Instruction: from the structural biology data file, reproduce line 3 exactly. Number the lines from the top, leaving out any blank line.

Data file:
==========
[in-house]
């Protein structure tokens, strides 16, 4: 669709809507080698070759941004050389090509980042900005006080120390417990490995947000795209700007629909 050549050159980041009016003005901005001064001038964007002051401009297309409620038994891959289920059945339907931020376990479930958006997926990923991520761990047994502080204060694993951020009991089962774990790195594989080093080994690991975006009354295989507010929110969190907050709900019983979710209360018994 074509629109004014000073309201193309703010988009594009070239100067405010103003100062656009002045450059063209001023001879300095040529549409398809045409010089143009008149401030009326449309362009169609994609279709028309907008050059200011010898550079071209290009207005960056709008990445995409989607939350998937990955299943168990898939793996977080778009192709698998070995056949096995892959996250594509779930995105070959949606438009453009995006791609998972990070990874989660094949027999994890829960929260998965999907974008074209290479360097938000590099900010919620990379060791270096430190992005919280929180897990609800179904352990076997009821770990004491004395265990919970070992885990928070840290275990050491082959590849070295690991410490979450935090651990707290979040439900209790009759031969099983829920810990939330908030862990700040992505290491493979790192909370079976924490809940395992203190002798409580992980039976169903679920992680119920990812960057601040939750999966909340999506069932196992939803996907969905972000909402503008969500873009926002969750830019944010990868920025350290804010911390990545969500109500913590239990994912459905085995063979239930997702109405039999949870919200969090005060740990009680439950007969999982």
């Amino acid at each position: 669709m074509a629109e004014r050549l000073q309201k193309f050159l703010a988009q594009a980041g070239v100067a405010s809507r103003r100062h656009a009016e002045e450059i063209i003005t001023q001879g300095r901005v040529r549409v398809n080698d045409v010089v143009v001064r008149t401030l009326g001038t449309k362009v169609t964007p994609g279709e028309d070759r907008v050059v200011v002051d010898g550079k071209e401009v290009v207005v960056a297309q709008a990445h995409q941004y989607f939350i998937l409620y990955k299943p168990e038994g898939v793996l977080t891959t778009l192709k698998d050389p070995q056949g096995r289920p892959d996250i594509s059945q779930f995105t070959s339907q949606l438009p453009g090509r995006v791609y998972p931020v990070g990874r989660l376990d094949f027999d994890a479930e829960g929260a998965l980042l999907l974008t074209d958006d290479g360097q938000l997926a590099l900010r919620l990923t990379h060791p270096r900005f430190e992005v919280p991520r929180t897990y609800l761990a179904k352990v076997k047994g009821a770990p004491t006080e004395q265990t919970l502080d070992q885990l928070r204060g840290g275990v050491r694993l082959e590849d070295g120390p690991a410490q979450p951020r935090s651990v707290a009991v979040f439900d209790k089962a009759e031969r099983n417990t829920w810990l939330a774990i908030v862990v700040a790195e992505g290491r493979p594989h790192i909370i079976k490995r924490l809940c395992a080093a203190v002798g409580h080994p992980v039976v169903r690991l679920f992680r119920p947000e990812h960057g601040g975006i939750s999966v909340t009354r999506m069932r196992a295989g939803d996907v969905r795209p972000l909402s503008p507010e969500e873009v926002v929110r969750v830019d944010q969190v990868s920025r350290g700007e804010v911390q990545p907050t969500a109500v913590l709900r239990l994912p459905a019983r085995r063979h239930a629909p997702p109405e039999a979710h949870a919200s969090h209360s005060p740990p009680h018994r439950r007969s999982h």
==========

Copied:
């Amino acid at each position: 669709m074509a629109e004014r050549l000073q309201k193309f050159l703010a988009q594009a980041g070239v100067a405010s809507r103003r100062h656009a009016e002045e450059i063209i003005t001023q001879g300095r901005v040529r549409v398809n080698d045409v010089v143009v001064r008149t401030l009326g001038t449309k362009v169609t964007p994609g279709e028309d070759r907008v050059v200011v002051d010898g550079k071209e401009v290009v207005v960056a297309q709008a990445h995409q941004y989607f939350i998937l409620y990955k299943p168990e038994g898939v793996l977080t891959t778009l192709k698998d050389p070995q056949g096995r289920p892959d996250i594509s059945q779930f995105t070959s339907q949606l438009p453009g090509r995006v791609y998972p931020v990070g990874r989660l376990d094949f027999d994890a479930e829960g929260a998965l980042l999907l974008t074209d958006d290479g360097q938000l997926a590099l900010r919620l990923t990379h060791p270096r900005f430190e992005v919280p991520r929180t897990y609800l761990a179904k352990v076997k047994g009821a770990p004491t006080e004395q265990t919970l502080d070992q885990l928070r204060g840290g275990v050491r694993l082959e590849d070295g120390p690991a410490q979450p951020r935090s651990v707290a009991v979040f439900d209790k089962a009759e031969r099983n417990t829920w810990l939330a774990i908030v862990v700040a790195e992505g290491r493979p594989h790192i909370i079976k490995r924490l809940c395992a080093a203190v002798g409580h080994p992980v039976v169903r690991l679920f992680r119920p947000e990812h960057g601040g975006i939750s999966v909340t009354r999506m069932r196992a295989g939803d996907v969905r795209p972000l909402s503008p507010e969500e873009v926002v929110r969750v830019d944010q969190v990868s920025r350290g700007e804010v911390q990545p907050t969500a109500v913590l709900r239990l994912p459905a019983r085995r063979h239930a629909p997702p109405e039999a979710h949870a919200s969090h209360s005060p740990p009680h018994r439950r007969s999982h």